WOLF SWAMP - The wise old bird man has finished his morning's work, but still he will not leave the woods.
By 11 on a bright summer morning, eminent ornithologist Chandler S. Robbins, who turns 84 this month, has put the finishing touches on a survey of bird life in a Garrett County bog that he first studied more than 50 years ago. He has gathered fresh data for a new version of an atlas of Maryland's birds, which he edited. And he has spotted a song sparrow's nest in a rotting stump on land that he bought in the 1950s but rarely has time to visit.
His companions are heading for the car. But Robbins stands motionless on the bank of a slender stream, transfixed by the liquid song of a hermit thrush perched in an oak.
Robbins has heard the melody thousands of times, but it has not lost its power to enchant him. He adjusts the volume on his hearing aids.
Head atilt, he listens for several minutes, then reluctantly turns to go.
"Well, you hate to walk away from a singing hermit thrush," he says, moving into the loose-limbed stride that usually leaves younger hikers stumbling in his wake.
Robbins, who joined the Interior Department's Patuxent Wildlife Research Center in 1945, is a man transparently in love with his work.
He has "almost a childlike love of birds, and it's remarkable that he's never lost that. It's pure," said independent naturalist Daniel Boone, his one-time student and longtime friend.
Robbins has lured several generations of Americans to share his passionate pursuit.
He is the author of a classic field guide that helped make bird-watching one of the nation's most popular pastimes, enjoyed at least occasionally by about one in three adults.
He has also documented the decline of many of his beloved songbirds as the wild woods, meadows and marshes they once inhabited succumb to development.
In 1966, Robbins invented a continentwide survey of the birds that nest in North America. Experts say the Breeding Bird Survey, conducted each year by about 6,000 volunteer bird-watchers, helped create the modern conservation ethic.
"I would put the invention of the Breeding Bird Survey in this class of things that took place in the mid-1960s and early 1970s and triggered the awakening of North Americans to environmental consciousness," said John W. Fitzpatrick, director of the Cornell Laboratory of Ornithology. "It showed some of the patterns that people had begun to sense in the wind but couldn't put any numbers to ... that a significant number of birds were really getting scarce."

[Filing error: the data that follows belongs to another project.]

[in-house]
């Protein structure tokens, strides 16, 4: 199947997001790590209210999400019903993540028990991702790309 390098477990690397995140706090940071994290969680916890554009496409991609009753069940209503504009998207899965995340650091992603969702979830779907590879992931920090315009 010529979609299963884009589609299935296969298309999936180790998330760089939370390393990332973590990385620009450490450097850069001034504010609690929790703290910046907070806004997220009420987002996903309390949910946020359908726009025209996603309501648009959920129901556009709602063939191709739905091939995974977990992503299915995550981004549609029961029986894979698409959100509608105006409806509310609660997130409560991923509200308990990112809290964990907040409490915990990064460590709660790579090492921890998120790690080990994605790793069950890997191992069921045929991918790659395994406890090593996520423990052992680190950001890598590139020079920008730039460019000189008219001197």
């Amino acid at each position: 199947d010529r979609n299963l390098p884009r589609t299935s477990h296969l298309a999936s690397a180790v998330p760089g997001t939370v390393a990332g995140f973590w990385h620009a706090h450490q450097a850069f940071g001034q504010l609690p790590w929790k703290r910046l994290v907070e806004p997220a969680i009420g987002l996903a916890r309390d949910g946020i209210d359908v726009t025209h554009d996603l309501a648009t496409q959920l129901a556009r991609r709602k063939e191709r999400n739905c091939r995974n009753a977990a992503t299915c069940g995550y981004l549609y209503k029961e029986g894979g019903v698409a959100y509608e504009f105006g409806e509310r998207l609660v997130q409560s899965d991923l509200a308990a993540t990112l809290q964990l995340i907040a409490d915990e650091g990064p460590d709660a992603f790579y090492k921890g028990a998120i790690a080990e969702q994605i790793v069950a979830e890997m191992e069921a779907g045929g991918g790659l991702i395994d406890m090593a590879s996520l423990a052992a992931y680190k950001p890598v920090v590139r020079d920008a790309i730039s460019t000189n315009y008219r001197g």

That knowledge inspired an international effort to save the birds - especially those that migrate between North and South America - by preserving the land where they spend summers and winters.
Now some of those birds are doing better, but others are not. The Breeding Bird Survey shows that since 1980 about 98 species have increased their numbers - but 114 are declining rapidly.
Robbins' long memory of a world richer in bird life occasionally casts a shadow across his sunny nature.
He has pored through birders' journals back to the 19th century. The old accounts are full of descriptions of "counter-singing" between males of the same species as they staked out territories and tried to attract mates.
Such contests, with competitors chiming in from every direction, are rare now.
"These birds don't have to sing," he said sadly. "There's only one."
Robbins began studying birds as a schoolboy in his Belmont, Mass., back yard. As a young researcher at Patuxent, he explored Maryland from the western mountains to the lower Eastern Shore.
In brief summaries of his travels, published in birders' magazines in the late 1940s and early 1950s, Robbins described a wild Maryland that was already in remnants:
"The last remaining virgin spruce bog ... The only tract of virgin Hemlock remaining ... A magnificent stand of undisturbed deciduous forest."
Most of the wild places he studied still exist - in some cases because of his work. Most recently he was instrumental in helping environmentalists win state protection for Belt Woods in Prince George's County, the "magnificent stand" of 400-year-old oaks, poplars and maples that he described in 1947.
The state steps in
About half the trees were felled to make wood veneer, said environmentalist Ajax Eastman of Baltimore. But in 1997, the state acquired what was left of Belt Woods to forestall construction of a subdivision where the last old trees stand.
Robbins also helped persuade the Maryland Ornithological Society to buy more than a dozen tracts of prime bird habitat. The result, said Boone, is "one of the best systems of private sanctuaries for birds" in the country.
"When I was a kid, I was completely focused on the birds and paid no attention to the habitat," said Robbins, "but it soon became apparent that if you don't have the habitat, you don't have the birds."